I realized that even in this saga of tragedy, I am in the largest black nation in the world. I am in the richest black nation in the world. And I still believe that Nigeria offers the best chance of global level success for any black person in the world. How can I believe that? Easy, the people have had enough to the point where Nigerian youth face organized crime and advanced weaponry with their hope, passion, and if necessary, their mortal bodies. By engaging those entrapped in the mud of disenfranchised youth, we can create bricks and build a great nation.


Given the importance of Nigeria’s position as a continental influencer, it’s population, and its economy; there is no Pan-African movement that should not have a base in this country. The Nigerian diaspora is one of the most powerful of any grouping of black people and offers the chance to serve as a base of power. That is why I am staying in Nigeria and why I will continue to direct resources here. #EndSARS is a response to so many elements of bad governance we all experience. The law simply does not smile upon faces and Nigeria still offers the best chance to change that and be an example to the global black community. In that spirit the global black community has to become aware of the plight of our family world wide and begin rebuilding from the inside.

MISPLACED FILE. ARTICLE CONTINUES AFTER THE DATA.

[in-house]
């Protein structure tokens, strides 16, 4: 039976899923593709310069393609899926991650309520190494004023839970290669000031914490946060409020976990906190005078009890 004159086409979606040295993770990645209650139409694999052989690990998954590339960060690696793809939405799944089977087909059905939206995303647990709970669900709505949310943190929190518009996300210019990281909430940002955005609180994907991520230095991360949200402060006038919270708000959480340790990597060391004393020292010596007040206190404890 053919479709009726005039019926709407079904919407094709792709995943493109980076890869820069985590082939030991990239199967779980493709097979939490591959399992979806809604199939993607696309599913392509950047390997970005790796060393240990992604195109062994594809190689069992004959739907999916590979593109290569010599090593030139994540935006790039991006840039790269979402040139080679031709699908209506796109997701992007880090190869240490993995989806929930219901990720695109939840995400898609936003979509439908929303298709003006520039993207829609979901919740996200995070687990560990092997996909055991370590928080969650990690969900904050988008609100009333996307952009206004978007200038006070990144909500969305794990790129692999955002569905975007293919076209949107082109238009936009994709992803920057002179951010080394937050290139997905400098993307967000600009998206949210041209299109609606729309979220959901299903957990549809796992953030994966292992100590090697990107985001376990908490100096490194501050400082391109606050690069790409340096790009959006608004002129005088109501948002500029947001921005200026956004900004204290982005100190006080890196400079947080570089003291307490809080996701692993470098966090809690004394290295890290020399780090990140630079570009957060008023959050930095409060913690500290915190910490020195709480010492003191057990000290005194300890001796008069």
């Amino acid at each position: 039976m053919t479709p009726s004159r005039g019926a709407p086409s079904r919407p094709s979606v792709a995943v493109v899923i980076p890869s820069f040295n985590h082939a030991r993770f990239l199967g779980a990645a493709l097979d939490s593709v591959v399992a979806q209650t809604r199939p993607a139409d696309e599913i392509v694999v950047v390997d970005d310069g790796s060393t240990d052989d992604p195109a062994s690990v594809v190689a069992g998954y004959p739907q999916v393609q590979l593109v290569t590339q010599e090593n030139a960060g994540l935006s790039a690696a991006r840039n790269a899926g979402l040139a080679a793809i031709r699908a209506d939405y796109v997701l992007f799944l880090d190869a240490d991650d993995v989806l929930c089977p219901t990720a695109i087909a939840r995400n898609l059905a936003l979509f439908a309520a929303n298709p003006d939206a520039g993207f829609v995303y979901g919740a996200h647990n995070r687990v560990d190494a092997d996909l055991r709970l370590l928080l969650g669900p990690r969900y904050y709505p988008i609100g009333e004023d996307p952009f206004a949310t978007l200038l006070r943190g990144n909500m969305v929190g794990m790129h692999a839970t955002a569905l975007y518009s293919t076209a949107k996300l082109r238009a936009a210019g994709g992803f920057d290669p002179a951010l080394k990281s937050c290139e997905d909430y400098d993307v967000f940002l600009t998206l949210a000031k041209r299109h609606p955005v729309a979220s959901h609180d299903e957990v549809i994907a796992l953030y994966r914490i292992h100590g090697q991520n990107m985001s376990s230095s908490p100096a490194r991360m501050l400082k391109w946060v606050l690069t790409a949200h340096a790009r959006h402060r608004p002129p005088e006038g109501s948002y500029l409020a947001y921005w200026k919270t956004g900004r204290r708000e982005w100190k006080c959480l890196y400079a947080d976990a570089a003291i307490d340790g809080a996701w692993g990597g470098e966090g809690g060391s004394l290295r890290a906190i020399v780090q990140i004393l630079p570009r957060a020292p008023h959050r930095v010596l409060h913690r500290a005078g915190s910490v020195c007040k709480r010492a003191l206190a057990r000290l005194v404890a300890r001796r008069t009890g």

First they came for the Communists, and I did not speak out because I was not a Communist

Then they came for the Socialists, and I did not speak out because I was not a Socialist

Then they came for the trade unionists, and I did not speak out because I was not a trade unionist

Then they came for the Jews, and I did not speak out because I was not a Jew

Then they came for me, and there was no one left to speak out for me


  • Martin Niemöller